08 Nov Business Bankruptcy, Part 1
Your business is in trouble.
Customers/clients have dried up, and you can’t pay your bills (just ask some of my mortgage broker or Realtor clients). Or your rent payment and expenses went up, and you don’t have the cash flow to support their payment. Or your business partner took all the money in the bank account and left town without a forwarding address. What should you do?
Clients often come to see me with these and other problems. Most think that they want to file bankruptcy for their business. But in most cases, this may not be the best option. Here are the two main reasons why:
- Corporations and LLCs generally cannot receive a discharge in a Chapter 7 bankruptcy. This means that after the case is over, creditors can resume their collection activities.
- Better than filing bankruptcy for most corporations and LLCs who don’t owe tax debt is simply to liquidate assets, pay creditors pro rata, and close up shop. Creditors can’t collect from a business that has no assets and no customers.
So why do you read about business bankruptcies? Several reasons. Most business bankruptcies are Chapter 11 reorganizations, rather than Chapter 7 liquidations. In most Chapter 11 cases, a business can restructure debt payment, get out of bad leases, and wipe out much of their unsecured debt. For large businesses with significant assets and a big cash flow, financial problems can be fixed by shedding unprofitable leases and contracts and writing down debt.
The problem with Chapter 11 for small businesses? First, you may lose your ownership interest in the business, as well as money the business owes you. This is because of the “absolute priority rule,” which provides that creditors’ claims take priority over shareholders’ claims (although two recent cases cast doubt on whether this rule still applies in individual cases after BAPCPA). Second, Chapter 11 cases can be fairly expensive, and if a business isn’t making money, and isn’t likely to make money, reorganization probably won’t help, and a Chapter 11 doesn’t make much sense.
When should you consider a Chapter 11 for your business? Generally speaking, when the business has been making good money, but runs into a temporary setback and restructuring can put it back on a firm financial footing. Under these circumstances, the costs and inconvenience of a Chapter 11 proceeding can be outweighed by the potential long-term benefits.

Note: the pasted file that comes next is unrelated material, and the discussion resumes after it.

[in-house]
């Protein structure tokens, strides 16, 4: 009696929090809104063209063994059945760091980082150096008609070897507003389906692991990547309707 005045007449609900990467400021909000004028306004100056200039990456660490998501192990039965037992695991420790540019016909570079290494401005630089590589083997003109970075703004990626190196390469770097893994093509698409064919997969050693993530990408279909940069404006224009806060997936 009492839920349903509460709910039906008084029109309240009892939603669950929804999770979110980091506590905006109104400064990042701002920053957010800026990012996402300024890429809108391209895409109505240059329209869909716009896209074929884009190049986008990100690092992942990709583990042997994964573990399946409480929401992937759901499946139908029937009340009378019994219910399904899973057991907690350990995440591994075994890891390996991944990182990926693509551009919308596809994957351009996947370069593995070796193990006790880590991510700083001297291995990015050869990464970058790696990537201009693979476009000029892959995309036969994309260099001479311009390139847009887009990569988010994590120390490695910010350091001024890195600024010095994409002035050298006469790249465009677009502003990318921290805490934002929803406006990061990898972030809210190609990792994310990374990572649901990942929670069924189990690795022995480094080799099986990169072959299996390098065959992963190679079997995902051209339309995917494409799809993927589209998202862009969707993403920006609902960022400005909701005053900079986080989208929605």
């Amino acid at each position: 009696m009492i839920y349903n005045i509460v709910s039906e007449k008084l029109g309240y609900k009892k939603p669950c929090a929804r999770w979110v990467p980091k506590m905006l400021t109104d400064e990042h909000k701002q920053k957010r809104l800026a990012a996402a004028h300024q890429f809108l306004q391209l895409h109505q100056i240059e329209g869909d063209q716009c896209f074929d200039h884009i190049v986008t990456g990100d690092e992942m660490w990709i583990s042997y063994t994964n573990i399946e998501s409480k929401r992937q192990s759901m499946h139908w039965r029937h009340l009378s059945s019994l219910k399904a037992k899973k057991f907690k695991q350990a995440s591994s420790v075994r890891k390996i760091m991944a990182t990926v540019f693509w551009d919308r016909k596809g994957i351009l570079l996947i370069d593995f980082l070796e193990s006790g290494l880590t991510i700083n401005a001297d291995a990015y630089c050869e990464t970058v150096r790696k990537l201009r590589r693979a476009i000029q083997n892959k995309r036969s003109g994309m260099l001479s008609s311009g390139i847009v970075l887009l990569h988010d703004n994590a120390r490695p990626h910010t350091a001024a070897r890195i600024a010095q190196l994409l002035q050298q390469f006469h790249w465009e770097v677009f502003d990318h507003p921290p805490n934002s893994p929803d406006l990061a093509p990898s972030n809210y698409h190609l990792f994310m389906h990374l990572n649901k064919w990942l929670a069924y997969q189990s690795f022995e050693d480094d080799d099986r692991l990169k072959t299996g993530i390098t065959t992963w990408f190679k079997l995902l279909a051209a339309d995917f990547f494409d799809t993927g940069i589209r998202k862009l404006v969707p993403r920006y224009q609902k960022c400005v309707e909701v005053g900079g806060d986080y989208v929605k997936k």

When does a Chapter 7 make sense for a business in severe financial trouble? Generally speaking, in three situations:
- Where the corporation or LLC has assets and tax debt (in addition to other debt). Filing a Chapter 7 in these circumstances makes sure that the assets are liquidated and paid to the IRS, instead of other creditors. This can help to avoid or reduce personal liability for trust fund tax penalties under the “responsible person” tax doctrine.
- Where there are assets and many creditors, and the owners prefer to let the bankruptcy trustee liquidate and distribute the assets to avoid squabbles about who gets what.
- Where owners of a closed business are continually harassed by collectors seeking information about (non-existent) business assets.
In each of these cases, a corporate Chapter 7 may be of value. Note that the common situations, nos. 1 and 2, are where the corporation or LLC has assets. Odd as it sounds, filing a corporate Chapter 7 for a business with no assets usually doesn’t make sense.
The problem many of my clients have is not the corporation, which has no real assets and will be closing, but the guaranteed payments of businesses debt, or the failure to incorporate the business. What you should do in these circumstances will be the subject of Part 2 of this blog.
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